Friday, November 30

Lose their jobs can give a heart attack

Lose their job you can give a heart attack - quite literally.

Researchers at Duke University have found that unemployment significantly increases the risk of a heart attack. That the risk increases with each loss of employment and increasing time unemployed, according to a study in the archives of internal medicine published.

In fact, a job loss grew the risk of a heart attack by 35 percent, while four workstations increased the risk by 63 percent. Unemployed were within one year after a layoff or firing most at risk of a heart attack.

The author of Matthew E. Dupre, Associate Professor of Duke and senior fellow at the University's senior study says "look at a life of risk by the frequency of occurrence a person lost a job through a social stressor such as unemployment - or how much time they are without work - is an independent association with myocardial infarction," Center for the study of aging.

Dupre says that he and his colleagues were somewhat surprised by their results, as she was known and suspected risk factors, such as high blood pressure and loss of health insurance.

"The fact that the associations despite more than a dozen are suspected risk factors remained largely unchanged, something was unexpected", he says. "Changes in income, health insurance, health behavior, physical health status and the like had little influence on the risks associated with unemployment. Instead we found that the risks associated with multiple workstations of the extent of the other established risk factors, such as smoking, high blood pressure and diabetes were."

For the new study researchers under the microscope taken health and work histories of 13.451 adults aged 51 to 64. detailed stories covered whole 18 years, where total 1061 suffered heart attacks voluntary study.

At the beginning, 14 percent of the volunteers were unemployed. 69.7 Percent has lost one or more jobs in the course of the study.

Heart experts said that the study adds to the mounting evidence that certain types of stressors may increase the risk of a cardiovascular event ramp.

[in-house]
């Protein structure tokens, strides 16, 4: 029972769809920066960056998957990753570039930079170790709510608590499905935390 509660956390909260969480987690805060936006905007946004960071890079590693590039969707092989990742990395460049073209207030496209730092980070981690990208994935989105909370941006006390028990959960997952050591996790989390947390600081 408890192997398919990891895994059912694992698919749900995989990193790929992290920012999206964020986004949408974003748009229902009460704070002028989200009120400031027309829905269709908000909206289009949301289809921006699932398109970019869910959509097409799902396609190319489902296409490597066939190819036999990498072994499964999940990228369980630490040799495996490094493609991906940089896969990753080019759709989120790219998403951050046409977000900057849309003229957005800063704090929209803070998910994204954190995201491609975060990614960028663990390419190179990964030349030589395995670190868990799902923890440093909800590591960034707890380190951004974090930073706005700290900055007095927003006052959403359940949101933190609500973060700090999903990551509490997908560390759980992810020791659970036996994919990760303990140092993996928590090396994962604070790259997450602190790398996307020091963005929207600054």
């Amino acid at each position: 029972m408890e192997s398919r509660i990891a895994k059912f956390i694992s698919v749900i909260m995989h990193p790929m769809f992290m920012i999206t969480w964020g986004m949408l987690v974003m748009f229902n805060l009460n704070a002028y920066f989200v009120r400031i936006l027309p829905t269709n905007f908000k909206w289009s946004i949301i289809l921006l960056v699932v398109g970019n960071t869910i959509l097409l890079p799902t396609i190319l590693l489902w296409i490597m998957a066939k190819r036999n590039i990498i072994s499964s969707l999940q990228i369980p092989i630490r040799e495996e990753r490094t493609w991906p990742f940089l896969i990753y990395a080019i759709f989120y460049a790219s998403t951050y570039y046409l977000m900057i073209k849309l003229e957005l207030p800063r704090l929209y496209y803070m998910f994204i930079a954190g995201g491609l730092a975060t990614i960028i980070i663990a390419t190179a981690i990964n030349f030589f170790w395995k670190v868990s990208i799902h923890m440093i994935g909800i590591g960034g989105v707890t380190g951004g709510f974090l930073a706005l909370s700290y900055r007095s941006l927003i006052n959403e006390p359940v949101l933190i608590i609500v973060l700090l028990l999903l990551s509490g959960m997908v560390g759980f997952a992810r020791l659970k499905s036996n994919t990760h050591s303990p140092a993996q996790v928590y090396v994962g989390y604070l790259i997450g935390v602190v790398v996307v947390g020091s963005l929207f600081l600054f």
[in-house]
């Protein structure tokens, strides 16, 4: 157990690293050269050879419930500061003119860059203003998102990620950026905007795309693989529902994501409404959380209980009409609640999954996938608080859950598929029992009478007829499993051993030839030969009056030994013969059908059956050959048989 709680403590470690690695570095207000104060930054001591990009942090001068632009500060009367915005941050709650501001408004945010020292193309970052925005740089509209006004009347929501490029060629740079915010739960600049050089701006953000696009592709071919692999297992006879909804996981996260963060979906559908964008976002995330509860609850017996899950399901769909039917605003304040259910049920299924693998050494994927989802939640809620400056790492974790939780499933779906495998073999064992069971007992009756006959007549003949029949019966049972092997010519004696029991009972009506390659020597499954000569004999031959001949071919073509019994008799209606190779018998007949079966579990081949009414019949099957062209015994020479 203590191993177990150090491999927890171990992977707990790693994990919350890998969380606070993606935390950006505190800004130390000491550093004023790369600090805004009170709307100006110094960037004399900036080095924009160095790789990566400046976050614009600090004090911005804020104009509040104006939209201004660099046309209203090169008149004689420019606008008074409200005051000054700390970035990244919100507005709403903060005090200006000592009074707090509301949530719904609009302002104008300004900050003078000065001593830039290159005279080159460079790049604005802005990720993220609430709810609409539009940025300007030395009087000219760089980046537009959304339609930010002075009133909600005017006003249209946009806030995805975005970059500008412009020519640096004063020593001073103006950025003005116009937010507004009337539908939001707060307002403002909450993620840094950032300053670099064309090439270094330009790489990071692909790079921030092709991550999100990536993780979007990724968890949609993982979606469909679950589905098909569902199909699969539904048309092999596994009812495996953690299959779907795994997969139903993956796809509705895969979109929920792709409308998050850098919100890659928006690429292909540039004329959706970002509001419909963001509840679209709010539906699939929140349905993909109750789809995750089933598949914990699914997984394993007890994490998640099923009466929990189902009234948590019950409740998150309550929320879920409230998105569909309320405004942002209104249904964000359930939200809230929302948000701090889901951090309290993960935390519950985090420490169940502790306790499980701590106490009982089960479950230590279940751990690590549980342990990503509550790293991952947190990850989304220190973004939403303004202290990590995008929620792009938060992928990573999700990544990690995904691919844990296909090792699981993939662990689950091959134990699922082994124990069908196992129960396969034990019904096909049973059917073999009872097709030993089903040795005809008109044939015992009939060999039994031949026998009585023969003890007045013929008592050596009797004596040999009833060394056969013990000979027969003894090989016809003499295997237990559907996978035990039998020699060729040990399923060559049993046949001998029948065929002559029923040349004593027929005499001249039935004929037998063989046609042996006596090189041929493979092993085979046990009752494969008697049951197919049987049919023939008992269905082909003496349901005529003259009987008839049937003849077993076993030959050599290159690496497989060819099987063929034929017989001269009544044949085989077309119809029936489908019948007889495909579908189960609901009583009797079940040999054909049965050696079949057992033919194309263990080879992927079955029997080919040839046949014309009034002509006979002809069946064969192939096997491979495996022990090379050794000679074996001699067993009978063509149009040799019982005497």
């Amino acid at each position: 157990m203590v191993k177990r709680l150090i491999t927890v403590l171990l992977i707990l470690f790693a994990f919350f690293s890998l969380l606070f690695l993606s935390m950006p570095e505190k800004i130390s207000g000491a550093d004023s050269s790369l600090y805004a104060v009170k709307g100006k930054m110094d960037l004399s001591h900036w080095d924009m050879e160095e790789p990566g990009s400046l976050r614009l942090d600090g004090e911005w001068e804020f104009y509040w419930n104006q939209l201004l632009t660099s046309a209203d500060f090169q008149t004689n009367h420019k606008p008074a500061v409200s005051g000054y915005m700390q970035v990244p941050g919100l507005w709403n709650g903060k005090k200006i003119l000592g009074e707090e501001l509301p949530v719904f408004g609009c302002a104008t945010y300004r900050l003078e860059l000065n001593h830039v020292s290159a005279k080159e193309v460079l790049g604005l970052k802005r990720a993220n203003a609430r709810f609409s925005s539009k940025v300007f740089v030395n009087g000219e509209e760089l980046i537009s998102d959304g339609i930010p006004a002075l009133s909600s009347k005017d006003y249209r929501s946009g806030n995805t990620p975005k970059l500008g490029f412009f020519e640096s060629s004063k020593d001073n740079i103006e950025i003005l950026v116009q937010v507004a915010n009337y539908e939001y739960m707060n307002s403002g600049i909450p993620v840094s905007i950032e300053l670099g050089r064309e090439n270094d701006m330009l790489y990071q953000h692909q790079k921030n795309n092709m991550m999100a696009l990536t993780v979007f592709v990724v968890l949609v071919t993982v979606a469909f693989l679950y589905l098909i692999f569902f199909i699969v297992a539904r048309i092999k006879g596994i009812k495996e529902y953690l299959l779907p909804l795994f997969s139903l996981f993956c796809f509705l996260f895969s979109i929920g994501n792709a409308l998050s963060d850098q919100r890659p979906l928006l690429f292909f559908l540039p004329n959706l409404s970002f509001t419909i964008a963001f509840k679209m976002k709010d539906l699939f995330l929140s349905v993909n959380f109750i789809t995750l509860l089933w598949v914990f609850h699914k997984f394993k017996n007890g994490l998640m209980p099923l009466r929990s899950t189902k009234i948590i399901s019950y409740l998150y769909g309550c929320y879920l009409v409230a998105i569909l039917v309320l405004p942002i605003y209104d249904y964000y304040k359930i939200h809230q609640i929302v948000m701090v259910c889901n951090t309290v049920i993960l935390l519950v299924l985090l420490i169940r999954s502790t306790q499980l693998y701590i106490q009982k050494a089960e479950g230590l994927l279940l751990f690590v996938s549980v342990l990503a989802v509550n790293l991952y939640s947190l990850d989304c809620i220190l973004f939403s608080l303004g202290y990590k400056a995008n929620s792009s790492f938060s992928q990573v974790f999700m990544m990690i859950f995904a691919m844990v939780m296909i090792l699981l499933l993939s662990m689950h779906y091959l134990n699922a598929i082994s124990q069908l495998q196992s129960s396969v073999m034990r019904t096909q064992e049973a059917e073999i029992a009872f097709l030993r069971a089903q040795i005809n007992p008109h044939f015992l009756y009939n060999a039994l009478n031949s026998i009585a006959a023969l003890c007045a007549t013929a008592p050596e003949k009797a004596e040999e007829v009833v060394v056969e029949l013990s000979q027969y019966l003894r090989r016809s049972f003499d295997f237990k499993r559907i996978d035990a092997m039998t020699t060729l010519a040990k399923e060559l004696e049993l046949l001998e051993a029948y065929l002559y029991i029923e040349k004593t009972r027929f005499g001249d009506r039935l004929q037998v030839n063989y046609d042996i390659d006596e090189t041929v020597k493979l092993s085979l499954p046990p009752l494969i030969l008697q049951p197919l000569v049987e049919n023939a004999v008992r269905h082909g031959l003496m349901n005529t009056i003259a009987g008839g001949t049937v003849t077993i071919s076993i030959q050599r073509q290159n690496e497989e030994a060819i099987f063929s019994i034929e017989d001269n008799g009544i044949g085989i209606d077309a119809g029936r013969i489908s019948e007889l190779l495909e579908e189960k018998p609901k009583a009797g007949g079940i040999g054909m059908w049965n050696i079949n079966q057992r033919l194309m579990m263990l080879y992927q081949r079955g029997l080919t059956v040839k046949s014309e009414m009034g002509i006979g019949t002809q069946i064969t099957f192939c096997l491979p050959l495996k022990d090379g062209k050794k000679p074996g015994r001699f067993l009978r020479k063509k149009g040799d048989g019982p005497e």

"This is add to know what we are in reference to the triggers of heart cardiovascular events," says Dr. John Schindler, Assistant Professor of medicine at the University of Pittsburgh Medical Center. "Many years ago we thought this as a random process. Now we see there are real, whether environmental or stress trigger perceived. "

Recent studies by numerous emotional trigger, frustration, depression and anxiety, including powered up the Center, says Saha. He adds, "and those who go along with unemployment,".

So, what is it about the job loss that could raise the risk of a heart attack?

"There are probably several mechanisms, the significant socio-economic pressure, link, to an increased risk of cardiovascular events, including unemployed" says Dr. Eliot Corday preventive cardiology UCLA professor of heart cycle medicine and science at the University of California, Los Angeles, Eliot Corday Professor of heart cycle medicine and science at the University of California, Los Angeles, and Co-Director of the program. "Include persistent activation of the part of the nervous system during stress and stress-related hormones decreased in heart healthy behaviors to avoid health care visits and actions, and not immediate seek medical, if there are early warning signs."

What the study shows, experts say that one is in times of stress, such as such as loss of employment, to pay extra attention to your heart.

"My conclusion is that we should be focused always in our hearts, because as a potentially deadly disease cardiovascular disease is potentially," Schindler said. "But because we are more vulnerable to losing a job, the first year at this time you should still diligently about heart and cardiovascular health."

Future research could examine whether risk may reduce emotional support.

"Whether cardiovascular risk with unemployment also through psychological support cover and several jobs could be reduced or further investigation requires advanced social resources," says Fonarow.

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